Read what some advance readers of this new collection have written:

Thomas R. Smith's new collection, The Glory, serves many glories--those of the natural world, of the American democratic dream, and of various individuals who do us all credit.  Yet, while remaining celebratory, Smith always looks unblinkingly at human history, "the thuggishness of ourselves," reminding us how we are "gravely / and fairly judged" by the wild creatures who encounter us warily.  While ranging from the micro -- an "insect hum" -- to the macro -- "the spill of the Milky Way" -- and in between invoking such icons as Woody Guthrie, Rachel Carson, and Nelson Mandela, Smith always exemplifies Simone Weil's claim that paying attention is the highest form of prayer -- his steady and reverent attentiveness to the world in which he finds himself is the armature of this book.  And attention includes engagement: the Sixties play a role here as background for poems of contemporary civic activism that confirm the personal as political and vice-versa.  When Smith compares the sun's rising to the birth of a child and wonders "what gift" to bring him, the reader knows the gift has already been delivered, Smith's poetry itself.  Like the "music-house" for shelter one poem speaks of, Smith offers us for shelter his poetry-house, solidly built, roomy, and full of treasures.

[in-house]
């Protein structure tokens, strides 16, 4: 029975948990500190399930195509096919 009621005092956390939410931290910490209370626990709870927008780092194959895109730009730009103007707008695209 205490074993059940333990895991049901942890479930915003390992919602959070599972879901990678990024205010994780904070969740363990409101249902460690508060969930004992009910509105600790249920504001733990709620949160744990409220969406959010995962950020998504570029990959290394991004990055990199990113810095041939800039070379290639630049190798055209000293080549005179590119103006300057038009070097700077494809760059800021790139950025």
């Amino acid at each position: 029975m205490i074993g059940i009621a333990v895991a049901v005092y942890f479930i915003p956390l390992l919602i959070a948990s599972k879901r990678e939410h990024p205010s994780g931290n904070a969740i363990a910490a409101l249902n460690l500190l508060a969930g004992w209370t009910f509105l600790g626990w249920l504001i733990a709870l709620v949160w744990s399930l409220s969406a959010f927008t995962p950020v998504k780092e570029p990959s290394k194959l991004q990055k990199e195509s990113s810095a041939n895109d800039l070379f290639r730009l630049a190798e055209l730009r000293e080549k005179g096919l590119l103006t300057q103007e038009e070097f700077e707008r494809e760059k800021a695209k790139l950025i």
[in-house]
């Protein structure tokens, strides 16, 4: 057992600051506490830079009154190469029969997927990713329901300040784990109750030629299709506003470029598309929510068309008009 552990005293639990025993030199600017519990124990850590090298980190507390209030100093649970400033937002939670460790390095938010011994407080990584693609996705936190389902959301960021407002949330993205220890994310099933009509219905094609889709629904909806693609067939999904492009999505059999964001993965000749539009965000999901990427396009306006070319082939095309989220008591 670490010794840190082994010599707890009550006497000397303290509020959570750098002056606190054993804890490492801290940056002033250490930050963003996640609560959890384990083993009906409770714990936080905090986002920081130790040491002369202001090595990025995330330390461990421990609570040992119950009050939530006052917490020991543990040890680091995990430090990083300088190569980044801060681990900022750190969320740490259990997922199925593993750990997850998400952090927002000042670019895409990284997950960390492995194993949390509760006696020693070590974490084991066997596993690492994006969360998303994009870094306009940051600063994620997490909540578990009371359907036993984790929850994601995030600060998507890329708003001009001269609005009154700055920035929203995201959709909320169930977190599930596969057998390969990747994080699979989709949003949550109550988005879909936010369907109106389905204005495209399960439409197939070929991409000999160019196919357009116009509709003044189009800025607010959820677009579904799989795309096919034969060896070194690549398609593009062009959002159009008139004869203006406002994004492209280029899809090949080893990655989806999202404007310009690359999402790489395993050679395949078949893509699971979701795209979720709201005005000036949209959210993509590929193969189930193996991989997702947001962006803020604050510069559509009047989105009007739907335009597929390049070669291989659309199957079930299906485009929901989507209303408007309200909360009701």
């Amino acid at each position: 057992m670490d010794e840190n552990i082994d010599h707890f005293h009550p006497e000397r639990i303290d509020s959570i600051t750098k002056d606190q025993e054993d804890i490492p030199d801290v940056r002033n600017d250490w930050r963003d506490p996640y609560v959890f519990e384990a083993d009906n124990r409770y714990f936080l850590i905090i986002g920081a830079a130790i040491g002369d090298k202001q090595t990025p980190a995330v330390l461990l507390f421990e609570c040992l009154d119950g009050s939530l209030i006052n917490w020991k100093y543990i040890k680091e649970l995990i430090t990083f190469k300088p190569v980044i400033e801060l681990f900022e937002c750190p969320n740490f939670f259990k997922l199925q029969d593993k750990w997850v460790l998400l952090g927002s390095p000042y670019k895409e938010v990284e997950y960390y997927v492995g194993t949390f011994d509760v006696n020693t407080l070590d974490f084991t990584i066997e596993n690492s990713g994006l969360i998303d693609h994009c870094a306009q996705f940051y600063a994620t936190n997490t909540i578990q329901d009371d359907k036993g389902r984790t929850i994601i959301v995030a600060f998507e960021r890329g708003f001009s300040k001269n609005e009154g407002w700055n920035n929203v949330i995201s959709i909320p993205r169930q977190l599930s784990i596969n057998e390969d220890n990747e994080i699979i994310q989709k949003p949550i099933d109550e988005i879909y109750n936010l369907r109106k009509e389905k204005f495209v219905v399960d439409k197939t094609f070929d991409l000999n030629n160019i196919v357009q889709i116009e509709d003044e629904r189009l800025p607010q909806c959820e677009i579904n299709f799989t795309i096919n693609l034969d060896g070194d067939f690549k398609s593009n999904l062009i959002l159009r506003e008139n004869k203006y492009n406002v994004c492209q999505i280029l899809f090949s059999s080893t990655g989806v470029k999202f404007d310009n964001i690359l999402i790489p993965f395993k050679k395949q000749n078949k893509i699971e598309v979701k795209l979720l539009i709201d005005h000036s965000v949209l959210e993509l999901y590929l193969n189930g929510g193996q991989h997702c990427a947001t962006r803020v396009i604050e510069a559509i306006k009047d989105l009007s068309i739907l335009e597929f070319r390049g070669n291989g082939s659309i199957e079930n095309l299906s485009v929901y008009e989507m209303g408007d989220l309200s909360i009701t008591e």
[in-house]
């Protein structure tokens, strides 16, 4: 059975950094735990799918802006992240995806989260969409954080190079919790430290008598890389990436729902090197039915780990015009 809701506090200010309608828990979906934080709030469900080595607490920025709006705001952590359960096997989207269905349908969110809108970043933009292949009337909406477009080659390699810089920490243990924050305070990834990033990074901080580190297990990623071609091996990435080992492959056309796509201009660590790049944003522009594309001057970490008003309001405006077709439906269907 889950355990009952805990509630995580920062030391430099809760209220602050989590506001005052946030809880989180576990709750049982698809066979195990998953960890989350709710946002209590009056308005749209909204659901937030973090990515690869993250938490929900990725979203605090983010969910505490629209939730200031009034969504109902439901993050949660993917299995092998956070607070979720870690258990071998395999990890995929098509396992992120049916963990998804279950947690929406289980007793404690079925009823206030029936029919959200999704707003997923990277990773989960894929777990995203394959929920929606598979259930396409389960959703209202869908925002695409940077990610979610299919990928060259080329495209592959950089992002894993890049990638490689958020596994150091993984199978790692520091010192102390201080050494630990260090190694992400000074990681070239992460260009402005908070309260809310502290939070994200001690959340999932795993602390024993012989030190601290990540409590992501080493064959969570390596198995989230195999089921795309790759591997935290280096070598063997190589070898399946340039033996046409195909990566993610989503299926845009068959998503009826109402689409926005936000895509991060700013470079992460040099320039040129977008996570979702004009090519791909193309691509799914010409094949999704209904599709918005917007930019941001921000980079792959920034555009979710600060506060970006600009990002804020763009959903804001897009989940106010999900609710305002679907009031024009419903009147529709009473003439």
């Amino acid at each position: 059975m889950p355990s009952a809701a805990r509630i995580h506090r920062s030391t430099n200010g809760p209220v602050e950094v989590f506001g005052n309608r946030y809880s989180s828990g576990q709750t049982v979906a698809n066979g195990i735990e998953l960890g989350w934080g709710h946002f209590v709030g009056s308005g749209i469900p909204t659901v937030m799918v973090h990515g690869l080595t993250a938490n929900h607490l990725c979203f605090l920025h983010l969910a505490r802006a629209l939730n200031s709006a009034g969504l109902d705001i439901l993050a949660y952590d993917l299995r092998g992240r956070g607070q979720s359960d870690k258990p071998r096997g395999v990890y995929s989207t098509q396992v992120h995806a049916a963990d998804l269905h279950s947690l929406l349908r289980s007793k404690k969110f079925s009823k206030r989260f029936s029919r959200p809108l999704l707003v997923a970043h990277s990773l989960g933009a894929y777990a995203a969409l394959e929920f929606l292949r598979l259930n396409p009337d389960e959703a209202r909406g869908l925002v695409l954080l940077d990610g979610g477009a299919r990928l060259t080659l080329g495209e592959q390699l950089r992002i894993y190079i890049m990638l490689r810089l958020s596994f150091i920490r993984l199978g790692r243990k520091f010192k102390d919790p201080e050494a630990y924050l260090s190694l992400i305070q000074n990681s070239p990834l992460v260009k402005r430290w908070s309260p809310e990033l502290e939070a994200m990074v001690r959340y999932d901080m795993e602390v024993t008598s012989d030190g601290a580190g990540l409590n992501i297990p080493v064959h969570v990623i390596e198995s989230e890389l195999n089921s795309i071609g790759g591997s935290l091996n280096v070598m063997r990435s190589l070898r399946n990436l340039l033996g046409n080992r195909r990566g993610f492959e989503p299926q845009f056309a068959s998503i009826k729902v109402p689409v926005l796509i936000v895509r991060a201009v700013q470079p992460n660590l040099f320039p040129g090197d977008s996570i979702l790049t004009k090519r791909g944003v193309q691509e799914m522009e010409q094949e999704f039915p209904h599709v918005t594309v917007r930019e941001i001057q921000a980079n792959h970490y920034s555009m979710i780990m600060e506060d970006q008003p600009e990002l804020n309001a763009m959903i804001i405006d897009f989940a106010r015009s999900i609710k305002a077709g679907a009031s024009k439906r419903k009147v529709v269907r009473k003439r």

--Philip Dacey, author of Church of the Adagio